The surrounding countries speak English, so the government wanted more Rwandans to learn English to promote commerce and communication between other progressive countries such as Tanzania and Kenya.
Malea and Tom were able to give instruction.

“There weren’t very many teachers who could teach English,” Malea said. “People really wanted to learn English, so we could really feel like we were being helpful.”

She and Tom were assigned to a program run jointly by the Anglican Church in Rwanda and an American project called Humanity For Children.

The plan was to build a public health center and a more remote health post to give rural Rwandans better access to health care.

Malea said health centers provide primary care such as vaccinations, growth monitoring for children, prenatal visits for expectant mothers, family planning, reproductive health, nutritional guides, first aid and emergency care.

Patients having more serious illnesses or needing more complicated surgeries would be referred to hospitals.

The Youngs were not expected to do much of the building, but they were responsible for getting plans approved, obtaining supplies, lining up contractors and serving as a liaison between the crews and the sponsoring agencies and donors.

The couple also worked with small business ventures to boost family incomes. Most Rwandans live on less than $2 per day.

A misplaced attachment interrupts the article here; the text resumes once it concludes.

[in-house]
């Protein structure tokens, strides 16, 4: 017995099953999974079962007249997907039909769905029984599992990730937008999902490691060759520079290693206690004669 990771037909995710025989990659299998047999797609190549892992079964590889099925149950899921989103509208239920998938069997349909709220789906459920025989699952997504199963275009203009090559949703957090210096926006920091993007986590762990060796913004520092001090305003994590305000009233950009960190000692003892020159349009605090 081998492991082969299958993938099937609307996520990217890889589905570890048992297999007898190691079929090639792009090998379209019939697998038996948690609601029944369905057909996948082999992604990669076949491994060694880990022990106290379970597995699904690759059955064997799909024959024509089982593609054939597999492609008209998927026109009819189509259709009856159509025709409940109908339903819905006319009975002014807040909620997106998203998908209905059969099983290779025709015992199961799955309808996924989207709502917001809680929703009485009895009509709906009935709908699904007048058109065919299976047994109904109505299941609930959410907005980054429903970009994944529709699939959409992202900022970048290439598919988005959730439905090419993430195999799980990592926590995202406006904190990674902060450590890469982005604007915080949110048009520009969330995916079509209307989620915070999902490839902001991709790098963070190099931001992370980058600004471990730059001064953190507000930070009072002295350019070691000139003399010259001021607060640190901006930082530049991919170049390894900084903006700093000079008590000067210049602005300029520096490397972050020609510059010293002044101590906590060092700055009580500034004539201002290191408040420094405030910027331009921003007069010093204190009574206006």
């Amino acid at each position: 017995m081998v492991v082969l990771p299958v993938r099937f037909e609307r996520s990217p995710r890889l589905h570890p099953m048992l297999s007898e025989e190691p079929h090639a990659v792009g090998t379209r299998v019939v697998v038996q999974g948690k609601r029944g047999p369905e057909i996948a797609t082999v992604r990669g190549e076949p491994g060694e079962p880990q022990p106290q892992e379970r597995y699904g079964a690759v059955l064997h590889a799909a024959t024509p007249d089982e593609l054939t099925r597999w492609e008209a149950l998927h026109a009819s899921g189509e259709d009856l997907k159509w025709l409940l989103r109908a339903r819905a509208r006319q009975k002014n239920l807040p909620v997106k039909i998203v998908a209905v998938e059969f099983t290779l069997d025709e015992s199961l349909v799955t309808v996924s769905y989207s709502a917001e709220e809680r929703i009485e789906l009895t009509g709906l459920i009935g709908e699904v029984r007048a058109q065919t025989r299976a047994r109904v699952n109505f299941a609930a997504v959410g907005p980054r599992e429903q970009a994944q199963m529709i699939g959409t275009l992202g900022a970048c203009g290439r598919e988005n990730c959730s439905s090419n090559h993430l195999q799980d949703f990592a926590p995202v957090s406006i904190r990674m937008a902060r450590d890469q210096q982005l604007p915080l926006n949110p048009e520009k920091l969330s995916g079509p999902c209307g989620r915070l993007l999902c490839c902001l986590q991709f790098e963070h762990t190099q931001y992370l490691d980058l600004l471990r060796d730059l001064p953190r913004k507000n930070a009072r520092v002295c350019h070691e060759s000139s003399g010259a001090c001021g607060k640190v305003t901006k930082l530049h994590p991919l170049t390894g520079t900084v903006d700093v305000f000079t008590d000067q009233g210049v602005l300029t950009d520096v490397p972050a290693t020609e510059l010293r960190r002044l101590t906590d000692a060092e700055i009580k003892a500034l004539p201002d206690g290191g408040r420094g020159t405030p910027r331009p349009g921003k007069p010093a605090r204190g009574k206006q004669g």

“They have lots of cooperatives for income-generation … so we were raising money for these small business projects and serving as a go-between to get them funding, monitoring them, teaching them about what works and what doesn’t,” Malea said.

Tom’s projects included helping families establish “permagardens” that could provide fresh vegetables for their families and extras to sell.

By enriching the soil with manure, they could grow more produce in a small space. The average diet includes casaba roots, bananas, rice and white sweet potatoes, which are starchy.

Malea adapted well to African foods.
“The fruit was amazing. I think that was my favorite. There is something called isombe that I liked but I didn’t make for myself,” she said.

Isombe consists of casaba leaves pounded into a pesto-like consistency and cooked in a stock.

Malea said dairy products, beef and chicken are available, but they are too expensive for most Rwandans.

Owning a cow is a sign of wealth. Tom helped another group raise chickens and sell them and their eggs. People who have eggs usually choose to sell them for $2 a dozen rather than feed them to their families.

Malnutrition among children is rampant, which makes them vulnerable to diseases such as pneumonia and malaria. Malea said people often contract intestinal parasites from unclean water and from walking without shoes.

The government requires children to wear shoes to school and organizes shoe programs for adults as well.
Water shortage is another challenge.